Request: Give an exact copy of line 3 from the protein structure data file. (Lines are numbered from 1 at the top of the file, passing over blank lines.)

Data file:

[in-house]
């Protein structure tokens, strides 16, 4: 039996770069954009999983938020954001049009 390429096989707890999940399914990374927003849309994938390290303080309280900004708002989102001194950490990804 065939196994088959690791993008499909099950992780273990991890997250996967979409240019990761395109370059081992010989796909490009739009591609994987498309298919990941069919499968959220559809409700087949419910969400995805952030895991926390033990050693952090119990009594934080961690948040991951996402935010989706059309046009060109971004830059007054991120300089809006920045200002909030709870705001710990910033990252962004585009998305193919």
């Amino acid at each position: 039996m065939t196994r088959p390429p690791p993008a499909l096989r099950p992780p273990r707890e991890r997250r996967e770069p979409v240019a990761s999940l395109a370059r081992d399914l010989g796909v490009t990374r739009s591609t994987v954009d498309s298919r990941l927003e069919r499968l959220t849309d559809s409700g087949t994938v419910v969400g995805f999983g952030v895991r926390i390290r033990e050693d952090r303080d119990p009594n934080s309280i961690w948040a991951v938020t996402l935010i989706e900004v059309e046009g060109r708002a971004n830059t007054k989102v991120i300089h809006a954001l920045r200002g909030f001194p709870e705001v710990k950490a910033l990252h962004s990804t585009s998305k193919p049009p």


């Amino acid at each position: 039996m065939t196994r088959p390429p690791p993008a499909l096989r099950p992780p273990r707890e991890r997250r996967e770069p979409v240019a990761s999940l395109a370059r081992d399914l010989g796909v490009t990374r739009s591609t994987v954009d498309s298919r990941l927003e069919r499968l959220t849309d559809s409700g087949t994938v419910v969400g995805f999983g952030v895991r926390i390290r033990e050693d952090r303080d119990p009594n934080s309280i961690w948040a991951v938020t996402l935010i989706e900004v059309e046009g060109r708002a971004n830059t007054k989102v991120i300089h809006a954001l920045r200002g909030f001194p709870e705001v710990k950490a910033l990252h962004s990804t585009s998305k193919p049009p």